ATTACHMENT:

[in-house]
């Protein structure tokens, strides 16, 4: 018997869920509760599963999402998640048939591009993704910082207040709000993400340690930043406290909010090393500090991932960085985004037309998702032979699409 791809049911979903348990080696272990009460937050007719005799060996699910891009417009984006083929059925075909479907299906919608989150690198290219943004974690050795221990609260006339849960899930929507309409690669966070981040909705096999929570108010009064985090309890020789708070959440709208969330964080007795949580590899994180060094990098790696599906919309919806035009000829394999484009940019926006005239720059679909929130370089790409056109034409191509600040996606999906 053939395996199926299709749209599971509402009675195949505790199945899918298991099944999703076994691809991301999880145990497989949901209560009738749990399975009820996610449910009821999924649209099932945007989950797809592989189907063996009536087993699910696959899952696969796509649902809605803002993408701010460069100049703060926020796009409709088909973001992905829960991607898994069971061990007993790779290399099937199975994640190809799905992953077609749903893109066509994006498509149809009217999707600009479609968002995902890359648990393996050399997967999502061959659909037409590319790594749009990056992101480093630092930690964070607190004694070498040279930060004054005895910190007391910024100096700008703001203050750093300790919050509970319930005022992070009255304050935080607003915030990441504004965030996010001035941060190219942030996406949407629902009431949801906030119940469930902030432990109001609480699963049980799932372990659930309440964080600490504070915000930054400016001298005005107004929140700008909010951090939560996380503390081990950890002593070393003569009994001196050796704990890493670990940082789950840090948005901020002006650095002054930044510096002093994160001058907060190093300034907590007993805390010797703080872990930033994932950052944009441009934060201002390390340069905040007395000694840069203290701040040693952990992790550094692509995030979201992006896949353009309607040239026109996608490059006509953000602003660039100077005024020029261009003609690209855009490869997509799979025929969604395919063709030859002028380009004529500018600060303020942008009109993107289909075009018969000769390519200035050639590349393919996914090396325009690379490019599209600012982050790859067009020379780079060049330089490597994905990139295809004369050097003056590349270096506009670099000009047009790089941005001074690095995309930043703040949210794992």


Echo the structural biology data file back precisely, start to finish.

[in-house]
């Protein structure tokens, strides 16, 4: 018997869920509760599963999402998640048939591009993704910082207040709000993400340690930043406290909010090393500090991932960085985004037309998702032979699409 791809049911979903348990080696272990009460937050007719005799060996699910891009417009984006083929059925075909479907299906919608989150690198290219943004974690050795221990609260006339849960899930929507309409690669966070981040909705096999929570108010009064985090309890020789708070959440709208969330964080007795949580590899994180060094990098790696599906919309919806035009000829394999484009940019926006005239720059679909929130370089790409056109034409191509600040996606999906 053939395996199926299709749209599971509402009675195949505790199945899918298991099944999703076994691809991301999880145990497989949901209560009738749990399975009820996610449910009821999924649209099932945007989950797809592989189907063996009536087993699910696959899952696969796509649902809605803002993408701010460069100049703060926020796009409709088909973001992905829960991607898994069971061990007993790779290399099937199975994640190809799905992953077609749903893109066509994006498509149809009217999707600009479609968002995902890359648990393996050399997967999502061959659909037409590319790594749009990056992101480093630092930690964070607190004694070498040279930060004054005895910190007391910024100096700008703001203050750093300790919050509970319930005022992070009255304050935080607003915030990441504004965030996010001035941060190219942030996406949407629902009431949801906030119940469930902030432990109001609480699963049980799932372990659930309440964080600490504070915000930054400016001298005005107004929140700008909010951090939560996380503390081990950890002593070393003569009994001196050796704990890493670990940082789950840090948005901020002006650095002054930044510096002093994160001058907060190093300034907590007993805390010797703080872990930033994932950052944009441009934060201002390390340069905040007395000694840069203290701040040693952990992790550094692509995030979201992006896949353009309607040239026109996608490059006509953000602003660039100077005024020029261009003609690209855009490869997509799979025929969604395919063709030859002028380009004529500018600060303020942008009109993107289909075009018969000769390519200035050639590349393919996914090396325009690379490019599209600012982050790859067009020379780079060049330089490597994905990139295809004369050097003056590349270096506009670099000009047009790089941005001074690095995309930043703040949210794992």